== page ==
Church doctrines did not prevent the Polish polymath Nicolaus Copernicus from writing On the revolution of the celestial spheres, but they stopped him from publishing it. The book, which was not published until his death in 1543, mapped an interplanetary system organized not around the Earth but around the sun. This “heliocentric” model explained phenomena that the Aristotelian model could never account for, including retrograde motion. He also confronted Copernicus readers, as Roush puts it, “with the idea that we live on a planet unlike any other.”
The Dominican friar, mathematician and cosmological theorist Giordano Bruno did not wait for his death to share his ideas on the universe. In three dialogues, published between 1584 and 1591, Bruno hypothesized that some distant stars could also be suns, that these suns orbited their own planets and, last but not least, that some of these planets could be inhabited by life. similar to Earth. Although these views may have been annoying to the Church, Bruno’s interest in magic and the occult is likely what led to his arrest in 1592. Refusing to recant, he was burned at the stake after seven years of imprisonment and torture.
The German astronomer Johannes Kepler lived and worked under different circumstances. Kepler was born in Germany after the Protestant Reformation, which meant he could publish his research without fear of persecution. He was particularly influenced by Galileo Galilei’s discovery of Jupiter’s moons, which revolved around the planet in the same way that the Earth revolves around the sun. “Each planet,” Kepler concluded after reading Galileo, “is served by its own satellites. From this reasoning, we infer with the highest degree of probability that Jupiter is inhabited.
A new age of disbelief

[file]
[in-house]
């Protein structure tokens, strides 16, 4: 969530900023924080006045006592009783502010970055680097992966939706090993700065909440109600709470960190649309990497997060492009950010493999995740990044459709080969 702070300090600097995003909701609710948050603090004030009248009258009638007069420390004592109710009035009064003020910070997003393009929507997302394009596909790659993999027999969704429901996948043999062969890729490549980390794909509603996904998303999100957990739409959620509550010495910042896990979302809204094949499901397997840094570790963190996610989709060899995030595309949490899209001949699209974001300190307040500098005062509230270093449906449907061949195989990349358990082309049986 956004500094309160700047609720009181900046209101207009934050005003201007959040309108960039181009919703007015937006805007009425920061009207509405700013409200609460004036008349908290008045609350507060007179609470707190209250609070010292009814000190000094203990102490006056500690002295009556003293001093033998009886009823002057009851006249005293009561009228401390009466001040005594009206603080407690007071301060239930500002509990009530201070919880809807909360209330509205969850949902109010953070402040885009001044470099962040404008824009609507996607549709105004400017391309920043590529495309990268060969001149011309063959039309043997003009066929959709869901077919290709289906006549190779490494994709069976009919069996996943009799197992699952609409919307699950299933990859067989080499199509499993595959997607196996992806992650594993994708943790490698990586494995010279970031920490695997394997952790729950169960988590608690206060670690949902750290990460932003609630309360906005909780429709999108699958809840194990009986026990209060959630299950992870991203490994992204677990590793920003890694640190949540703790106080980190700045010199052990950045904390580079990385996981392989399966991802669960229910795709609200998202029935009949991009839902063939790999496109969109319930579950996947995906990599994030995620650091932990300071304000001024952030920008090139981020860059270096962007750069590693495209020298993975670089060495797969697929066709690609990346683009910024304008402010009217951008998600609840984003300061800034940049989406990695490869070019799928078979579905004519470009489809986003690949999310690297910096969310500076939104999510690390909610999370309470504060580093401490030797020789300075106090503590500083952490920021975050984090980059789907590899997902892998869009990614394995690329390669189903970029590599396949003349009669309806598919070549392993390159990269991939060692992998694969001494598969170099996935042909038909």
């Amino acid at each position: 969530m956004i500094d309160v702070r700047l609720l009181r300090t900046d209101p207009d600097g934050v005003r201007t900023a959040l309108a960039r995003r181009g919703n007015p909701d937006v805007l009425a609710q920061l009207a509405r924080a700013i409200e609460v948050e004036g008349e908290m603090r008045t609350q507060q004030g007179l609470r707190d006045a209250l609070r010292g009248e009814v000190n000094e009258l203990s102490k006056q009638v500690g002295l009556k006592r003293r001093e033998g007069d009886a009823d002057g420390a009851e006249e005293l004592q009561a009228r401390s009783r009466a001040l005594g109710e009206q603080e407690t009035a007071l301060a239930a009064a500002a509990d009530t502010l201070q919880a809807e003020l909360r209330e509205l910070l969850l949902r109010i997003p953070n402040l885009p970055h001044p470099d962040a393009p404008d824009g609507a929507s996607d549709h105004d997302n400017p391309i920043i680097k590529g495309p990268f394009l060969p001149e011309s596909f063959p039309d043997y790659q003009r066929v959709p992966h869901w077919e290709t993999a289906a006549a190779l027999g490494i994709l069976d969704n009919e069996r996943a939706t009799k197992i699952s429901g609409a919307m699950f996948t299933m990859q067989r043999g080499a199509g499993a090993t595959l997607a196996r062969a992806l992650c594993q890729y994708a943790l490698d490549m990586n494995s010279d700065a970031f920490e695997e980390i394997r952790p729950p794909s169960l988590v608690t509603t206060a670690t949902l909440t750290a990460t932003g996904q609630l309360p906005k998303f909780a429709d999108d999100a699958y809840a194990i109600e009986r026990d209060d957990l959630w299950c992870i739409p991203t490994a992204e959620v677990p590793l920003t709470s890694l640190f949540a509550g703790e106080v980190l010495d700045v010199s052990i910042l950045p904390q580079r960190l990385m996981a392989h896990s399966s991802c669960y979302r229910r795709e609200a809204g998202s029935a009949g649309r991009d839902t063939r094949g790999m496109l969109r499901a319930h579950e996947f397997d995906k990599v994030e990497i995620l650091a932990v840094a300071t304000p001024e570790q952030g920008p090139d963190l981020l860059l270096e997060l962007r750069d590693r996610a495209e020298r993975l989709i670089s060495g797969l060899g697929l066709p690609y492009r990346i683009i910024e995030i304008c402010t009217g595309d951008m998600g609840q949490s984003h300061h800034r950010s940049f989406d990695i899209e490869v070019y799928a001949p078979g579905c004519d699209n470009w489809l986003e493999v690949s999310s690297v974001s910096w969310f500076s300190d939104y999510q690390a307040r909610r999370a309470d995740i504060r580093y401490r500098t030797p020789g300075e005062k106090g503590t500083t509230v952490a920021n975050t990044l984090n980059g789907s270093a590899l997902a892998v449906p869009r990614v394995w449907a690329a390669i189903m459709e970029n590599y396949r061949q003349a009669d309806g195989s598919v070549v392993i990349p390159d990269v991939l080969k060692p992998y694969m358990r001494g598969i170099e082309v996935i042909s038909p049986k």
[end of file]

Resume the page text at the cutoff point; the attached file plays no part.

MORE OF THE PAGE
Not all participants in the scientific revolution believed in the existence of extraterrestrials. Galileo, a devout Catholic, considered speculation about extraterrestrials “blasphemous”. British polymath William Whewell argued against the pluralism of worlds theory to defend the special bond between God and humanity. Ironically enough, his religiously motivated thesis, set forth in an 1853 book titled Of the plurality of worldsproved scientifically more accurate than the pagan astronomers he criticized.
Roush summed up Whewell’s ingenious but convoluted essay as follows: “If Earth had, in fact, been uninhabited for most of its history, then it would not be surprising if other distant planets were also empty.” Most stars, Whewell adds in his own words, “lie in a nebular region, which can easily be uninhabitable. And where that nebular region, marked by zodiacal light, ends, the world of life begins, c that is, on Earth. He concludes that the absence of life does not make the cosmos less interesting or majestic.
Whewell found an ally in Alfred Russell Wallace, a British naturalist co-credited with formulating the theory of evolution by natural selection alongside Charles Darwin. “Our Earth is almost certainly the only inhabited planet in our solar system,” Wallace wrote in 1903, at a time when the scientific community was actively debating whether Mars harbored intelligent life. Even if life did exist elsewhere in the universe, Wallace was adamant that it could never reach the levels of complexity we find on Earth.
Although Whewell and Wallace were ignored by their contemporaries, their writings ushered in a new era of cosmological pessimism – namely, a continuing period in which extraterrestrials are the stuff of science fiction and every adventure more in outer space (whether by exploration or observation) fails to provide any evidence pointing to the existence of beings that Democritus and Anaximander believed should exist.